Although criticized for his role in certain U.S. foreign policy situations, some which resulted in indictments, Kissinger has continued to hold prestigious positions in numerous organizations and departments. Since leaving office, he has undoubtedly become one of the most respected and well known elder statesmen in the United States. Recognized by many people as an expert on foreign policy, Kissinger has kept active in the political arena by serving as a presidential adviser, commentator, consultant, and an engaging speaker on international affairs issues. After leaving his government positions, he founded and chaired his own international consulting firm named Kissinger Associates. More recently, he was reported as meeting frequently with former President George W. Bush about the Iraq War and the resulting insurgencies. In 2002, he was appointed by the president to lead an independent investigative panel that would identify possible U.S. intelligence failures prior to the September 11, 2001 terrorist attacks. Kissinger accepted but resigned only one month later.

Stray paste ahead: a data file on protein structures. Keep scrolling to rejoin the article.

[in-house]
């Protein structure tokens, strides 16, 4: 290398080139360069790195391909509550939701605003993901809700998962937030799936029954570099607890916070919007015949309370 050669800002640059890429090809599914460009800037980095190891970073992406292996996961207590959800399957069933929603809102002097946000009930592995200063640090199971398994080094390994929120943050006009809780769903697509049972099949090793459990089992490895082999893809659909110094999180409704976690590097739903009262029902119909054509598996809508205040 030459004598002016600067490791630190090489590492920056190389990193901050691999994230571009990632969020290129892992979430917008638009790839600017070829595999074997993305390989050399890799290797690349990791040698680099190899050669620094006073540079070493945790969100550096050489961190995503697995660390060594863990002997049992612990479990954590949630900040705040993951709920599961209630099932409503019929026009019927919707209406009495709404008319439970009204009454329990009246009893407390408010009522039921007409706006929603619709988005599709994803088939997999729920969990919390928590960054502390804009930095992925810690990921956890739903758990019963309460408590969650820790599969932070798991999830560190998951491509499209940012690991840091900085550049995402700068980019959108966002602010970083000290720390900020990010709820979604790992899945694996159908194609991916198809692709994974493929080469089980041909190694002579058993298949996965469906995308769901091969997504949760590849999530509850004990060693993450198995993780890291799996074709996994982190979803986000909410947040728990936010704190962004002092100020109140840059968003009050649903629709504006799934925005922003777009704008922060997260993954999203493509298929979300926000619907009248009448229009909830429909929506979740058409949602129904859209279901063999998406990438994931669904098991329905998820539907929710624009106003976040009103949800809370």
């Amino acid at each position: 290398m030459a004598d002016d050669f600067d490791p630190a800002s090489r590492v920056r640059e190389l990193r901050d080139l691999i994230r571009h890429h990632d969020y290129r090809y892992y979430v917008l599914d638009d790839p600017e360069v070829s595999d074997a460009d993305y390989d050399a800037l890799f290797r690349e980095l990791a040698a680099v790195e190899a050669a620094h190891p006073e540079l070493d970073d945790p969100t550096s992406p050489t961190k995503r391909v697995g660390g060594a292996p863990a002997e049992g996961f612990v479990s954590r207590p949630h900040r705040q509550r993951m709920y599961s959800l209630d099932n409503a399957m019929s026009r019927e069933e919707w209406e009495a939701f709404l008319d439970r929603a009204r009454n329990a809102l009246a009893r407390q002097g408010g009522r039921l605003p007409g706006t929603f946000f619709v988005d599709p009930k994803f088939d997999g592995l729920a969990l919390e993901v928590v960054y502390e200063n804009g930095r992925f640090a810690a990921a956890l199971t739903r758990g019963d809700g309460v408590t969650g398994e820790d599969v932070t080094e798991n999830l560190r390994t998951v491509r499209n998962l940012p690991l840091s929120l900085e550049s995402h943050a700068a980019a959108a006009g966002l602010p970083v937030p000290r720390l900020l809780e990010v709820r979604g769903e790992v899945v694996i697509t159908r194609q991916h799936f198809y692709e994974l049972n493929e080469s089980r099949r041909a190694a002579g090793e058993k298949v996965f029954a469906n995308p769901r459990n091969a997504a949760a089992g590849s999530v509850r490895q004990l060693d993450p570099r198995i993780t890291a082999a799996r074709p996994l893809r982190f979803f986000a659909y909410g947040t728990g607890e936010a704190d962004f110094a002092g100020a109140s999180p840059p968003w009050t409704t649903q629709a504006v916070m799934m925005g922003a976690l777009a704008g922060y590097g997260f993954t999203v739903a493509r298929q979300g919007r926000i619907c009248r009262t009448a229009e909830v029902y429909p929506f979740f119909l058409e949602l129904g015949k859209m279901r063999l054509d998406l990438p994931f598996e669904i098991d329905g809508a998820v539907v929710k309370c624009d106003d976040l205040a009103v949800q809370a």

Henry Kissinger was quoted as saying “a leader does not deserve the name unless he is willing occasionally to stand alone”. What does this say about Kissinger’s leadership style? Based upon his early childhood history, nothing came easy to Henry. His rise to the pinnacle of power was not possible without a remarkable hunger for success and perseverance. To start off as a German refugee and to attain positions of such magnitude and importance was unthinkable to anyone that came before Henry Kissinger. It would have also been impossible for him had his family not made the decision to leave Nazi Germany. The choice turned out to be a very wise one as it was later found out that thirteen of Kissinger’s relatives died in the Holocaust death camps. There is no doubt that the leadership qualities he possessed we learned over many years. In fact, Henry was quoted by author and writer of his biography, Walter Issacson, as saying “Living as a Jew under the Nazis, then as a refugee in America, and then as a private in the army, isn’t exactly an experience that builds confidence” (Issacson, 1996). As behavioral theories suggest, leaders are not born; they are made through the process of learning, observation, and teaching. Kissinger took advantage of the opportunities that were presented to him and as a result, he will always have a place in American history. The former managing director of Kissinger’s firm, David Rothkopf, described him as “…one of the most complex characters in recent American history, and he is someone who has, I think, justifiably been in the spotlight both for extraordinary brilliance and competence and at the same time clear defects” (Stolberg, January 2007). Despite being vilified for his involvement in sensitive foreign affairs policies during the Nixon administration, Kissinger was the recipient of numerous awards, including the Nobel Peace Prize, the Presidential Medal of Freedom, and the Medal of Liberty, which was given to ten of America’s most important foreign-born leaders.